Accountants and bookkeepers record transactions as debits and credits while keeping the accounting equation constantly in balance. This process is called double-entry bookkeeping. Double-entry bookkeeping records both sides of a transaction — debits and credits — and the accounting equation remains in balance as transactions are recorded.

For example, if a transaction decreases cash $25,000, then the other side of the transaction is a $25,000 increase in some other asset, or a $25,000 decrease in a liability, or a $25,000 increase in an expense (to cite three possibilities).

This illustration summarizes the basic rules for debits and credits. By long-standing convention, debits are shown on the left and credits on the right. An increase in a liability, owners’ equity, revenue, and income account is recorded as a credit, so the increase side is on the right. The recording of all transactions follows these rules for debits and credits.

Rules for debits and credits.
Rules for debits and credits.

Practically everyone has trouble with the rules of debits and credits. The rules aren’t very intuitive. Learning the rules for debits and credits is a rite of passage for bookkeepers and accountants. The only way to really understand the rules is to make accounting entries — over and over again. After a while, using the rules becomes like tying your shoes — you do it without even thinking about it.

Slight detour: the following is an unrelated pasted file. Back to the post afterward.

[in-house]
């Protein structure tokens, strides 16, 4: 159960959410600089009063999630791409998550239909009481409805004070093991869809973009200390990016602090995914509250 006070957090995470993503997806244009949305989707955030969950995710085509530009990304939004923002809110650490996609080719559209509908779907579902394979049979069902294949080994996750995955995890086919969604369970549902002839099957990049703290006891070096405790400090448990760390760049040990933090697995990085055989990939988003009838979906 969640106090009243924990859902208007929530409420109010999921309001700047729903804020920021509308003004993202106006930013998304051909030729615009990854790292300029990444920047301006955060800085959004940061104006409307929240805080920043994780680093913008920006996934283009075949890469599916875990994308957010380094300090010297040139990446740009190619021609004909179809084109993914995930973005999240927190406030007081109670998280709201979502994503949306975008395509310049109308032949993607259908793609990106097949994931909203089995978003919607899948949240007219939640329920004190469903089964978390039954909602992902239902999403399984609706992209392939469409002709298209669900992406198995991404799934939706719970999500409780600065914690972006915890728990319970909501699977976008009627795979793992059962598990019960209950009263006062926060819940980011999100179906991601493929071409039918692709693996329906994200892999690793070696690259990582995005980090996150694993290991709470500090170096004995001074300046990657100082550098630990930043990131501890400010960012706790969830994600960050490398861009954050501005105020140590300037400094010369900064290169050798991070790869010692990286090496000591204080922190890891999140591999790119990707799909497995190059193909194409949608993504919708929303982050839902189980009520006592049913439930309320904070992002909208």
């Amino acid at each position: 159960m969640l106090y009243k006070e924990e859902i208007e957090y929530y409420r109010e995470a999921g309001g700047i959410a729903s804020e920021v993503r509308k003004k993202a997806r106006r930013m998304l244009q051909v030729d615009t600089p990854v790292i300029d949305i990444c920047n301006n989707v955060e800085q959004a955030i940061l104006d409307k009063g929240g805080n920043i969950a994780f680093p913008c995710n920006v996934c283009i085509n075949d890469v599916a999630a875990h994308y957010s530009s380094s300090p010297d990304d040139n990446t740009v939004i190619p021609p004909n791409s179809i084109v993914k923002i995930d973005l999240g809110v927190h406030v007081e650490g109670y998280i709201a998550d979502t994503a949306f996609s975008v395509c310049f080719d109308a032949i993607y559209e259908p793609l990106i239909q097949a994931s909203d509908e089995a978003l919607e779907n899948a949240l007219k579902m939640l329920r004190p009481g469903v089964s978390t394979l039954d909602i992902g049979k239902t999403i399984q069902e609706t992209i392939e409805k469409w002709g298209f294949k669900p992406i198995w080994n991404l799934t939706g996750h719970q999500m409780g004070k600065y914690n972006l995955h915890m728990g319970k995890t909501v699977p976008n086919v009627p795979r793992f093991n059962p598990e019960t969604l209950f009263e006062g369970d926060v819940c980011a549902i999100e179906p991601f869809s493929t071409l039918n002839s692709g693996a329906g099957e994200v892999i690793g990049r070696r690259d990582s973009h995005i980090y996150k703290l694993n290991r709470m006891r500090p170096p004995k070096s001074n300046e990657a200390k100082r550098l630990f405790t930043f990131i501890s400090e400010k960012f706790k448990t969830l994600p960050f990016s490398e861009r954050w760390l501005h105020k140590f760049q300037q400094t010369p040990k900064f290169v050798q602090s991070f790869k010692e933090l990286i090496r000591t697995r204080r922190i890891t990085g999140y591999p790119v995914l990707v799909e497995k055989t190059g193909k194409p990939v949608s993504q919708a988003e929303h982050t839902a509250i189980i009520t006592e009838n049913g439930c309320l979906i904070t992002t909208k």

Notice the horizontal and vertical lines under the accounts in the illustration above. These lines form the letter “T.” Although the actual accounts maintained by a business don’t necessarily look like T accounts, accounts usually have one column for increases and another column for decreases. In other words, an account has a debit column and a credit column. Also an account may have a running balance column to continuously keep track of the account’s balance.